The beloved film icon, first seen by America in short pants, delivered his most significant performance at 90. Mickey Rooney passionately told Congress what it's like to be old and vulnerable.

Despite his fame, despite his wealth, he said, he was a victim of a growing phenomenon not adequately understood, much less addressed, in America: elder abuse.

Don't recognize the term? You will.

We may honor seniors with words, but the treatment they receive from family members and caregivers is often another story. The older person who is isolated from family or social networks is a potential victim. They can be physically abused and intimidated, have medications withheld or their money stolen. Some are even sexually abused.

As America's population ages, our ignorance of elder abuse is yet another indication that we're unprepared for the demographic changes ahead.

Rooney appeared before a Senate committee the same day the Government Accountability Office released a new report on elder abuse. Rooney told of the fear and shame he felt for years as his stepson took control of his finances and other aspects of daily life. He has charged in court that his stepson verbally abused him and withheld medicine and food. Rooney told the committee he had been "stripped of the ability to make even the most basic decisions about my life."

It would be all too easy to dismiss this as a family squabble. But the GAO report painted an ugly corresponding picture. Much elder abuse is believed to be done by family members, and an estimated 14 percent of older adults who aren't living in institutions like nursing homes have been abused in some way, according to a study cited in the GAO report.

Couple that with expert's belief that about 84 percent of abuse is never reported. That's staggering when the nation's demographics are considered. People 65 and over were 13 percent of the population in 2008. They will be nearly 20 percent by 2030.

Yet as a social concern, abuse of older people is where awareness of domestic violence was decades ago. Used to be, men couldn't be charged with raping their wives in many states. Police weren't trained to respond to violence between couples as they are now. Hotlines didn't exist; cases routinely weren't prosecuted.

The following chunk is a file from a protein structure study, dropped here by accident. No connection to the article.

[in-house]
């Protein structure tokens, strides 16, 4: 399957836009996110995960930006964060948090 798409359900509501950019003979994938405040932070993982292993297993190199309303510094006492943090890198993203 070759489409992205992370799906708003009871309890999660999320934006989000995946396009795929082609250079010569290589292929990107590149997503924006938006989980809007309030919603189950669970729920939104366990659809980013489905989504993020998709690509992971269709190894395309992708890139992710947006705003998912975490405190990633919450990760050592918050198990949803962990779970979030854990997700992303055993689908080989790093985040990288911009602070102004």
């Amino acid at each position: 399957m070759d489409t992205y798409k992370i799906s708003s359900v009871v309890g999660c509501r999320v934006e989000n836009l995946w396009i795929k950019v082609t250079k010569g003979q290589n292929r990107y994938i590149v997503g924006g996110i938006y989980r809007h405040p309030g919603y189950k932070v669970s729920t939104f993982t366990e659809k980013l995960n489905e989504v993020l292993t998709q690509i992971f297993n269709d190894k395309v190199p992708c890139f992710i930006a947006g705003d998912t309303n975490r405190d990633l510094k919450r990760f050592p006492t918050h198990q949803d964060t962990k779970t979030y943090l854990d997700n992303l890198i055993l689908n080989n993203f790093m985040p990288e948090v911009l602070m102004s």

It's time for a new attitude toward elder abuse. We're simply not equipped to identify and intervene this sort of abuse. Clearly, it's a complex issue. Aside from the usual family dynamics at play, dementia, depression and other issues associated with aging make it difficult to make judgments in individual cases.

Yet, the elderly are at risk. And they are less likely to seek help than younger people, experts believe, as they're often more isolated. Children who might be abused attend school, where aware teachers or counselors might spot the problem. States vary in who falls under mandatory reporting laws in regards to seniors.

It's no surprise that those who are physically disabled are more likely to fall victim to abuse.

The GAO report charged the Secretary of Health and Human Services to do more, to implement reporting standards so the scope of the problem can be measured, its regional nuances and trends understood. Sen. Herb Kohl, chairman of the Special Committee on Aging, is calling for an Office of Elder Justice within the Department of Justice.

The safety of older Americans can't be ignored as the nation sets its priorities and makes decisions about scant federal funding.

Rooney said he felt "trapped, scared, used and helpless." "For years I suffered in silence," he said. "I couldn't muster the courage, and you do need courage to seek help." Yes, and someone has to be listening.

Mary Sanchez is an opinion-page columnist for The Kansas City Star. Readers may e-mail her at